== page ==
Metcalf is now back to temping. She’s paying expensive COBRA fees for her old health insurance until she decides whether to purchase a bare-bones plan or take advantage of the service-for-care program through Woodhull Medical Center. She’s also considering taking a full-time office job, fitting in dance projects as much as she can.
Most dancers can relate to Metcalf’s story, but the dancers in the most fortunate positions are those who work nearly year-round for a major company that provides healthcare. At the end of each dance season, most of these dancers get laid off. At that point, their options are to keep their insurance through COBRA or get a short-term, low-cost plan through an organization like Fractured Atlas. They can also go uninsured and pay for medical care as needed. Or, for the very fortunate, they may get treatment from their dance company’s doctors for free. One group of dancers that is virtually unaffected by the healthcare challenge are those who are married to someone whose job provides a full benefits package. Even those dancers must be prepared, however, in case the spouse loses his or her job. “This is more important than the purchase of a car, fine clothes or something really special,” says Janecek, the Chicago-based consultant, “because it’s you.”
For more on Megan Metcalf: meganmetcalf.com
TERMS TO KNOW
- COBRA: Consolidated Omnibus Budget Reconciliation Act of 1986,a law that allows workers who leave a job to keep their health insurance for a period of up to three years. The catch? You have to pay for it, and it’s almost always expensive.
- Co-insurance: The percentage that you, the patient, pays for medical expenses. For example, if your plan has a 70/30 co-insurance split, you’ll pay $60 (or 30 percent) for a $200 doctor visit. Many plans, but not all, have co-insurance.
- Co-payment: The amount you pay for expenses covered by your insurance plan. For example, a decent prescription-drug coverage plan may require you to pay $10 for a month’s worth of birth-control pills, while your insurance picks up the rest of the tab. Deductible: The amount of money the patient must first pay before the insurance company covers the rest. If you have a $300 medical bill and a deductible of $100, the insurance company will cover the remaining $200. If your medical bill is only $75, you’ll pay it all.
- HMO: Health maintenance organization, a type of insurance plan that requires you to choose a primary-care physician who you visit on a regular basis. That primary care doctor will send you to specialists as needed.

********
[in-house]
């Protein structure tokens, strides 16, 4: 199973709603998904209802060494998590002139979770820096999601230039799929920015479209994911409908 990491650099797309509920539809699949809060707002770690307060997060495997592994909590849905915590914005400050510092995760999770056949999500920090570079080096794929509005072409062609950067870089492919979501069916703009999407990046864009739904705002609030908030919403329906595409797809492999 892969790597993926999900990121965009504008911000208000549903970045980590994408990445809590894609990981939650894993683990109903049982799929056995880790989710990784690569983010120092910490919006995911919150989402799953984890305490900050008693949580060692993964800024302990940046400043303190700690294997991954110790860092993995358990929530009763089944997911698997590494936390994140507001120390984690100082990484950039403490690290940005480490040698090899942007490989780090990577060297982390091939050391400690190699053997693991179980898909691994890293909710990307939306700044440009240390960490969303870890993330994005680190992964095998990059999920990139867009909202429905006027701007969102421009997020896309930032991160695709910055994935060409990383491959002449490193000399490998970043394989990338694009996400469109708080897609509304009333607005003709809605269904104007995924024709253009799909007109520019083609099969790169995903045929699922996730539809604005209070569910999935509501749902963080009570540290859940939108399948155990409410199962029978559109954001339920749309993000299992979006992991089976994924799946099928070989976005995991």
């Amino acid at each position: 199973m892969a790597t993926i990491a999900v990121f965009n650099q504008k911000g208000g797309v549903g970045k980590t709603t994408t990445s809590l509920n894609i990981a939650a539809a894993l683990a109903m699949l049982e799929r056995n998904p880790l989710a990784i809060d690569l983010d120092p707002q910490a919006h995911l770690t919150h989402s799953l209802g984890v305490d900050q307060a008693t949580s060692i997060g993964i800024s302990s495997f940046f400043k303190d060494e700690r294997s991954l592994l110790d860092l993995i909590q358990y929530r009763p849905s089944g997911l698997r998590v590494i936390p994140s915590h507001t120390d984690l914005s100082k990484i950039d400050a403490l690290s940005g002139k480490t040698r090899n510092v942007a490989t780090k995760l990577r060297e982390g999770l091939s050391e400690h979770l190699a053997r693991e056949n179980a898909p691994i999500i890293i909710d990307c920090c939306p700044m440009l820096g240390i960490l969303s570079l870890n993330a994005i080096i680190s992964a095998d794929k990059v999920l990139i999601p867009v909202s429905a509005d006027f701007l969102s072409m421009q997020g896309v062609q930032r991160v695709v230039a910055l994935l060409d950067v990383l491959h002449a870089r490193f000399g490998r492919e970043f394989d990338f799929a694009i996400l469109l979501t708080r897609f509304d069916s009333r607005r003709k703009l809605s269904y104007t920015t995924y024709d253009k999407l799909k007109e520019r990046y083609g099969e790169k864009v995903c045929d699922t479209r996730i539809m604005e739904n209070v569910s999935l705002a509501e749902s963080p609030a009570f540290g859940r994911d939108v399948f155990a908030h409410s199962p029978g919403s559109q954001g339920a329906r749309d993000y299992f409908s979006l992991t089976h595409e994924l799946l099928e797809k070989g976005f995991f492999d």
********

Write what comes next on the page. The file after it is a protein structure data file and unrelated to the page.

- HSA: Health savings account, set up through a bank, credit union or insurance company. People who have HSAs save money, tax-free that they will use to pay for medical expenses. Large medical expenses will be covered by a high-deductible health plan.
- Medicaid: A national program that provides healthcare for people with low incomes. Qualifying income levels vary from state to state.
- Premium: The amount of money you pay to an insurance company to provide coverage.
- PPO: Preferred provider organization, which, like an HMO, is a type of insurance plan. People with PPO insurance can visit any doctor in the plan’s network. Unlike HMOs, patients don’t need to choose a primary-care physician or get referrals to specialists.
THE INSURANCE ADVANTAGE
Let’s say you have a sore tooth, and every time you land from a jump, the jarring action sends pain shooting through your skull. You need to get that tooth fixed, so you go to the dentist. A quick check-up and X-ray reveal that you need a root canal and a crown. It’s painful news—in more ways than one. If you’re young and healthy, going without healthcare coverage may seem like a great way to save money, until a situation like this arises. Here’s why: Insurance companies negotiate special rates with groups of physicians. That means the companies pay cheaper prices for medical procedures than what doctors charge people who have no insurance. Simon Abou-Fadel, director of the Artists’ Health Insurance Resource Center at the Actors’ Fund of America, says that insurance companies’ negotiated rates are usually 33 percent to 50 percent lower than off-the-street prices.
Beyond the initial savings, a decent health-insurance program should cover most of the reduced cost as well. For someone with no insurance, the cost of the root canal and crown may be $900 apiece, not including the charges for the initial check-up and X-ray. (Note: Actual prices for procedures vary by doctor and location.) An insurance company’s negotiated prices may drop the fee to $600 apiece, lowering the total bill from $1,800 to $1,200. And if you have a co-insurance plan, say, one that requires you to pay 40 percent of the bill with insurance covering the rest, your total amount due is only $480. That’s a difference of $1,320. If you could take the money you would save and spread it out over a year, you would have $110 a month. For that amount, you can buy some level of health insurance almost anywhere. It may not be a perfect plan, but it will probably be enough to save you significant money when you have no choice but to visit a doctor.
- American Alliance for Health, Physical Education, Recreation & Dance http://www.aahperd.org A group of associations, including the National Dance Association, that offer health plans for purchase by members.
- Artist Access Art-for-care program for NYC artists, through Brooklyn’s Woodhull Medical and Mental Health Center. Download an application at http://www.nyfa.org/files_ uploaded/health careapplication.pdf.
- Artists’ Health Insurance Resource Center http://www.ahirc.org Includes glossaries, quick guides, union links and comprehensive state-by-state information.
- Harkness Center for Dance Injuries http://www.danceinjury.com A NYC-based center where dancers can receive specialized medical care.
- Fractured Atlas http://www.fracturedatlas.org Features membership information and details on a variety of health plans that can be purchased through the organization.
- Working Today http://www.workingtoday.org A national organization of independent workers.
Tim O’Shei is a freelance writer in Hamburg, NY, and the author of 26 nonfiction books.